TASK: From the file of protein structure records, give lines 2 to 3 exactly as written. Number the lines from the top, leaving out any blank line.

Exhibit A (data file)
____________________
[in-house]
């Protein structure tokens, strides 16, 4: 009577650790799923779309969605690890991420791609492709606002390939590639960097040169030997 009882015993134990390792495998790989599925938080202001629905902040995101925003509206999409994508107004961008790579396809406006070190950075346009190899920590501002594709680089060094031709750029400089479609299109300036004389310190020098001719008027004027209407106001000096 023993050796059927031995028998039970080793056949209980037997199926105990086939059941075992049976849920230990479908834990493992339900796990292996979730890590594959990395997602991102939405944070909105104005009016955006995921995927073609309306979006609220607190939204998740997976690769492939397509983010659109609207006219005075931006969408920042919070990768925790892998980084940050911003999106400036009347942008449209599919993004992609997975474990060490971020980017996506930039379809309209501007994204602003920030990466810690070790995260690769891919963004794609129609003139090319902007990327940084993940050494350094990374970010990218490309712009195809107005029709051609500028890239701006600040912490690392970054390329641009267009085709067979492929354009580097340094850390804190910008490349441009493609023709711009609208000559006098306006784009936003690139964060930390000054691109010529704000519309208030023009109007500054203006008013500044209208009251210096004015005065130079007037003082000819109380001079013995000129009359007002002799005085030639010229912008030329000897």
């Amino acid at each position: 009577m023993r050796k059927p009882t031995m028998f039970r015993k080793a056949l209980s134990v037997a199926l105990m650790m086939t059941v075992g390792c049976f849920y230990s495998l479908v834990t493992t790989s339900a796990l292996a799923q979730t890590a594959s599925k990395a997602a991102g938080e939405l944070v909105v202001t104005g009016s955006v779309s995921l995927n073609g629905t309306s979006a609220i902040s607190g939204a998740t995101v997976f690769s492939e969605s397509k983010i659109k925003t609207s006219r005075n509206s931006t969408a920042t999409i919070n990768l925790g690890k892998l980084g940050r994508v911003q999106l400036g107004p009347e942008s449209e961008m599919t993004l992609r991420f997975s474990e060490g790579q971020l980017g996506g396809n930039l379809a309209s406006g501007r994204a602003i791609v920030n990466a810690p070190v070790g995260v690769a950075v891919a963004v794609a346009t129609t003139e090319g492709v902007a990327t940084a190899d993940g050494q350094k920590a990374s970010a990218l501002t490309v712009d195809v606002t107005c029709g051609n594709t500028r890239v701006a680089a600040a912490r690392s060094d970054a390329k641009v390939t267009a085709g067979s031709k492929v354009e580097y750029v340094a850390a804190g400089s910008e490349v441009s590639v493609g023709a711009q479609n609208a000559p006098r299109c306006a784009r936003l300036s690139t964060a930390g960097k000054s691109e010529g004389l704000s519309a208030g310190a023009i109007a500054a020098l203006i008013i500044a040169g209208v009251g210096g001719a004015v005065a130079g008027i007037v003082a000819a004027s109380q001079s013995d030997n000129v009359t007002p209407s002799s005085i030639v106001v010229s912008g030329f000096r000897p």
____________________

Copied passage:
């Protein structure tokens, strides 16, 4: 009577650790799923779309969605690890991420791609492709606002390939590639960097040169030997 009882015993134990390792495998790989599925938080202001629905902040995101925003509206999409994508107004961008790579396809406006070190950075346009190899920590501002594709680089060094031709750029400089479609299109300036004389310190020098001719008027004027209407106001000096 023993050796059927031995028998039970080793056949209980037997199926105990086939059941075992049976849920230990479908834990493992339900796990292996979730890590594959990395997602991102939405944070909105104005009016955006995921995927073609309306979006609220607190939204998740997976690769492939397509983010659109609207006219005075931006969408920042919070990768925790892998980084940050911003999106400036009347942008449209599919993004992609997975474990060490971020980017996506930039379809309209501007994204602003920030990466810690070790995260690769891919963004794609129609003139090319902007990327940084993940050494350094990374970010990218490309712009195809107005029709051609500028890239701006600040912490690392970054390329641009267009085709067979492929354009580097340094850390804190910008490349441009493609023709711009609208000559006098306006784009936003690139964060930390000054691109010529704000519309208030023009109007500054203006008013500044209208009251210096004015005065130079007037003082000819109380001079013995000129009359007002002799005085030639010229912008030329000897």
């Amino acid at each position: 009577m023993r050796k059927p009882t031995m028998f039970r015993k080793a056949l209980s134990v037997a199926l105990m650790m086939t059941v075992g390792c049976f849920y230990s495998l479908v834990t493992t790989s339900a796990l292996a799923q979730t890590a594959s599925k990395a997602a991102g938080e939405l944070v909105v202001t104005g009016s955006v779309s995921l995927n073609g629905t309306s979006a609220i902040s607190g939204a998740t995101v997976f690769s492939e969605s397509k983010i659109k925003t609207s006219r005075n509206s931006t969408a920042t999409i919070n990768l925790g690890k892998l980084g940050r994508v911003q999106l400036g107004p009347e942008s449209e961008m599919t993004l992609r991420f997975s474990e060490g790579q971020l980017g996506g396809n930039l379809a309209s406006g501007r994204a602003i791609v920030n990466a810690p070190v070790g995260v690769a950075v891919a963004v794609a346009t129609t003139e090319g492709v902007a990327t940084a190899d993940g050494q350094k920590a990374s970010a990218l501002t490309v712009d195809v606002t107005c029709g051609n594709t500028r890239v701006a680089a600040a912490r690392s060094d970054a390329k641009v390939t267009a085709g067979s031709k492929v354009e580097y750029v340094a850390a804190g400089s910008e490349v441009s590639v493609g023709a711009q479609n609208a000559p006098r299109c306006a784009r936003l300036s690139t964060a930390g960097k000054s691109e010529g004389l704000s519309a208030g310190a023009i109007a500054a020098l203006i008013i500044a040169g209208v009251g210096g001719a004015v005065a130079g008027i007037v003082a000819a004027s109380q001079s013995d030997n000129v009359t007002p209407s002799s005085i030639v106001v010229s912008g030329f000096r000897p």